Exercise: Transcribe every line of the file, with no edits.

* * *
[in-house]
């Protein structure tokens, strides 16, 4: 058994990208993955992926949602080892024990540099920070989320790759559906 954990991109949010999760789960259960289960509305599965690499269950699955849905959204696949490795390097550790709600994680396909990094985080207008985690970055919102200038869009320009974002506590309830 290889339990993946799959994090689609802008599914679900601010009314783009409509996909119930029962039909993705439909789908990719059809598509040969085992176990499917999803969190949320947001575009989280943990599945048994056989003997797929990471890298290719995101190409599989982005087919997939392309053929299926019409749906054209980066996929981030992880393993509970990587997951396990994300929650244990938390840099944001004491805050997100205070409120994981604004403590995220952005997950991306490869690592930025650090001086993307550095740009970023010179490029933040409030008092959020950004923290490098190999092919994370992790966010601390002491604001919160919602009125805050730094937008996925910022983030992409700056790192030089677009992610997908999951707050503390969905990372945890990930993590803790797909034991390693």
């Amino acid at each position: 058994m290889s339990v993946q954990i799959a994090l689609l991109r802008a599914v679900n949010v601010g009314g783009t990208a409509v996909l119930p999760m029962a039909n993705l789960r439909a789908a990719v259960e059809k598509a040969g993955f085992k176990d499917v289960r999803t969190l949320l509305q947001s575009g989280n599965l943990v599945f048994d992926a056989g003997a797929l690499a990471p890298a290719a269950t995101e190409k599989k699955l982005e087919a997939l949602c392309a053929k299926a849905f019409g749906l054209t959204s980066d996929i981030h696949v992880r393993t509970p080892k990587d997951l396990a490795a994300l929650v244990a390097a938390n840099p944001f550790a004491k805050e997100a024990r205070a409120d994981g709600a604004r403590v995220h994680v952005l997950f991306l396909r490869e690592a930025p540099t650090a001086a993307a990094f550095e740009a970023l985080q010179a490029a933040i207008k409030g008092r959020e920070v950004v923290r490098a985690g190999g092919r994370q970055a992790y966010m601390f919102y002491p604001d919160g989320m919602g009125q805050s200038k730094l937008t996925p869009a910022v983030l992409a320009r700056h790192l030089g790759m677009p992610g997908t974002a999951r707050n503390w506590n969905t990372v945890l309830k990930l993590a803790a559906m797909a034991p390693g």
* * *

[in-house]
């Protein structure tokens, strides 16, 4: 058994990208993955992926949602080892024990540099920070989320790759559906 954990991109949010999760789960259960289960509305599965690499269950699955849905959204696949490795390097550790709600994680396909990094985080207008985690970055919102200038869009320009974002506590309830 290889339990993946799959994090689609802008599914679900601010009314783009409509996909119930029962039909993705439909789908990719059809598509040969085992176990499917999803969190949320947001575009989280943990599945048994056989003997797929990471890298290719995101190409599989982005087919997939392309053929299926019409749906054209980066996929981030992880393993509970990587997951396990994300929650244990938390840099944001004491805050997100205070409120994981604004403590995220952005997950991306490869690592930025650090001086993307550095740009970023010179490029933040409030008092959020950004923290490098190999092919994370992790966010601390002491604001919160919602009125805050730094937008996925910022983030992409700056790192030089677009992610997908999951707050503390969905990372945890990930993590803790797909034991390693």
């Amino acid at each position: 058994m290889s339990v993946q954990i799959a994090l689609l991109r802008a599914v679900n949010v601010g009314g783009t990208a409509v996909l119930p999760m029962a039909n993705l789960r439909a789908a990719v259960e059809k598509a040969g993955f085992k176990d499917v289960r999803t969190l949320l509305q947001s575009g989280n599965l943990v599945f048994d992926a056989g003997a797929l690499a990471p890298a290719a269950t995101e190409k599989k699955l982005e087919a997939l949602c392309a053929k299926a849905f019409g749906l054209t959204s980066d996929i981030h696949v992880r393993t509970p080892k990587d997951l396990a490795a994300l929650v244990a390097a938390n840099p944001f550790a004491k805050e997100a024990r205070a409120d994981g709600a604004r403590v995220h994680v952005l997950f991306l396909r490869e690592a930025p540099t650090a001086a993307a990094f550095e740009a970023l985080q010179a490029a933040i207008k409030g008092r959020e920070v950004v923290r490098a985690g190999g092919r994370q970055a992790y966010m601390f919102y002491p604001d919160g989320m919602g009125q805050s200038k730094l937008t996925p869009a910022v983030l992409a320009r700056h790192l030089g790759m677009p992610g997908t974002a999951r707050n503390w506590n969905t990372v945890l309830k990930l993590a803790a559906m797909a034991p390693g």